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My friend Jonah sent me the above text. It led — ineluctably — to the following:

Today we acknowledge the passing of Walter Stanley Gates, one of the most scandal-plagued individuals in American history.

Born in 1948 in Walnut Grove, GA, Gates was a mischievous child who spent much of his youth in and out of juvenile detention. It was only when he discovered his natural aptitude for athletics (while outrunning the entire Walnut Grove police force during a shoplifting spree) that young Gates managed to find some direction. …


“Is your life worth more than a bee’s?”

Every semester, Professor Morton opened his Intro to Philosophy class with this question. He’d been doing it for so long — had it really been 27 years? — that he knew exactly how the discussion would play out.

Knee-jerk exceptionalism of the “human lives are worth way more than bugs” variety would be delivered by the backwards-hat frat bro, this year occupying the middle seat in the back row. The request for clarification — as in, “What exactly do you mean by ‘worth’? Whose terms?” — would come from the mousey blonde in the front row with everything on her desk arranged at right angles. …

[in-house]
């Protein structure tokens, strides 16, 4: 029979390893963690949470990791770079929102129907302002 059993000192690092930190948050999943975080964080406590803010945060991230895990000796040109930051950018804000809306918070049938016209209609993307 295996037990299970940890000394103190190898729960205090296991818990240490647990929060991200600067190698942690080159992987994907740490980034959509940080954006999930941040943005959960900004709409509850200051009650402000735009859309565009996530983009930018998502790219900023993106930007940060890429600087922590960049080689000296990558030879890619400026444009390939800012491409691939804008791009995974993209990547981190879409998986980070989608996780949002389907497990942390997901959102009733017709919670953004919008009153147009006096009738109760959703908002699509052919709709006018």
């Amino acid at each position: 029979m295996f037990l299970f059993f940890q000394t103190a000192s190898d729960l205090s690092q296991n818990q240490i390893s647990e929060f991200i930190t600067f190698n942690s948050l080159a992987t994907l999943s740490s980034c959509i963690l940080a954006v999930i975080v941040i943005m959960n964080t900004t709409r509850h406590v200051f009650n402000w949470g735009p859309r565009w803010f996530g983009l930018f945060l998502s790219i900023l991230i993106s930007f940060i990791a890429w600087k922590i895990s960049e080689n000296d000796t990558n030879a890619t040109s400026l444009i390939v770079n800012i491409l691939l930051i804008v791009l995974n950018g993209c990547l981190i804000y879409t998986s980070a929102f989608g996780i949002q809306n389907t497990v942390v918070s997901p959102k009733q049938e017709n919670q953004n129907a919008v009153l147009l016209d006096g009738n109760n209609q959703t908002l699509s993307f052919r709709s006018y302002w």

“Is there room for two at this table for three?”

That was how Ben introduced himself to Laurel. Except “introduced” is the wrong word. The library was crowded that day and Laurel was sitting in the middle seat at a long table with three available spots, the best table in the entire library, the one overlooking Alpine Park across the street, the table with the six-plug power strip tacked to the wall above the table’s surface for easy access, the table where two of the three hard-backed chairs had seat cushions.

Laurel was, as previously noted, sitting in the middle seat of an otherwise unoccupied table and had, as was not previously noted, her shit spread out everywhere. She was, without question, hogging the table, daring anyone who came along to try and annex a third of her ill-gotten real estate. When Ben rounded the corner of the “Technology | Self-Help | Religion” shelf and came upon this scene of wanton aggrandizement, it rankled him. …

Ryan Edmonson

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